Eosinophils trap trespassers, disturbing foreign bodies, and taking part in the hypersensitive responses (Brooker, 2008). In comparison to other leukocytes they don’t need to know what the specific invader is before they kill (Brooker, 2008). Any intruder that has the potential to cause harm, the eosinophils distinguish them and attack them (Brooker, 2008).

Monocytes are phagocytes that circulate the blood then develop into macrophages in the tissue (Brooker, 2008).

Lymphocytes mount immune response by direct cell attack or via antibodies (Brooker, 2008). T lymphocytes (T cells) work in the immune response by working directly against infected cells (Brooker, 2008). B lymphocytes (B cells) give rise to plasma cells these make antibodies known as immunoglobulins that are released into the blood (Brooker, 2008).

Macrophages surround and engulf pathogens and dead cells they also alert other immune system cells of a problem (Brooker, 2008).

Mast cells release chemical alarms that alert other immune cells to invaders (Brooker, 2008). They are accountable for the majority of allergic and inflammatory response (Brooker, 2008).

Natural killer cells do not directly attack pathogens alternatively they attacked cells that have become infected, enforcing them to undergo apoptosis (Brooker, 2008).

Q3 How do macrophages activate helper T cells?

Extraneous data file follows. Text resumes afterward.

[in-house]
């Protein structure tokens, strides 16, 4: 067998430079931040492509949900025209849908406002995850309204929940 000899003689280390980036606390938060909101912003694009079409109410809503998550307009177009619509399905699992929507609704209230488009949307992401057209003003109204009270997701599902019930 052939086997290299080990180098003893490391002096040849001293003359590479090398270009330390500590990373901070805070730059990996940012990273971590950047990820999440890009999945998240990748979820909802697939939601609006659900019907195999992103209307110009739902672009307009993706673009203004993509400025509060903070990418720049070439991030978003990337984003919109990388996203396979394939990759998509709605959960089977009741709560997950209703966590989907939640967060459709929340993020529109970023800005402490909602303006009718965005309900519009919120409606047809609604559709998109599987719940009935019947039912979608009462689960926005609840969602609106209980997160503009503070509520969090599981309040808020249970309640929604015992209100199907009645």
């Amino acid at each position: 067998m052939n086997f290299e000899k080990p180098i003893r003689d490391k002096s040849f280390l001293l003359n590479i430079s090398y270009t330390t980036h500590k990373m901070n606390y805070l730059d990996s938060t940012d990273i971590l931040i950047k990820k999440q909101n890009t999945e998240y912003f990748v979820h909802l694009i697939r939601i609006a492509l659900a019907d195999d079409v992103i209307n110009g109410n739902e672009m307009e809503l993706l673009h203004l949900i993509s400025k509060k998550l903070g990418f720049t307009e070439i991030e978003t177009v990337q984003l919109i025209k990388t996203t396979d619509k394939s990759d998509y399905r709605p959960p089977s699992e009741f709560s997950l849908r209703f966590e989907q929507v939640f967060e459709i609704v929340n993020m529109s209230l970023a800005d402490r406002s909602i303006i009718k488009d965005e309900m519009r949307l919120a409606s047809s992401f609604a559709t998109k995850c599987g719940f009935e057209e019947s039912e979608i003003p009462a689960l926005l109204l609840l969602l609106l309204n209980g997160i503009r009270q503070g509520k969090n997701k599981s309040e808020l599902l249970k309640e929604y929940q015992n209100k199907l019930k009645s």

The innate responses will decide the type of effector cell a helper T cell will develop into (Alberts et al., 2018).

Infected cells fibrocytes by antigens. These foreign body antigens combine with MHC II and this will form the MHC II antigen complex (Alberts et al., 2018). Once it has been formed it will be expressed on the surface of the cell (Alberts et al., 2018). The MHC II antigens complex is going to be recognised by the T cell receptors on the T helper cells, this is the first signa (Alberts et al., 2018).

The second signal is the costimulatory signal its occurs when by the interaction of B7 and CD28 take place (Alberts et al., 2018). When both these signals have interacted, it will lead to activation of cytotoxic T cells and helper T cells (Alberts et al., 2018). Helper T cells are now able to produce cytokines, whereas the cytotoxic T cells recognise and kill the infected cell (Alberts et al., 2018).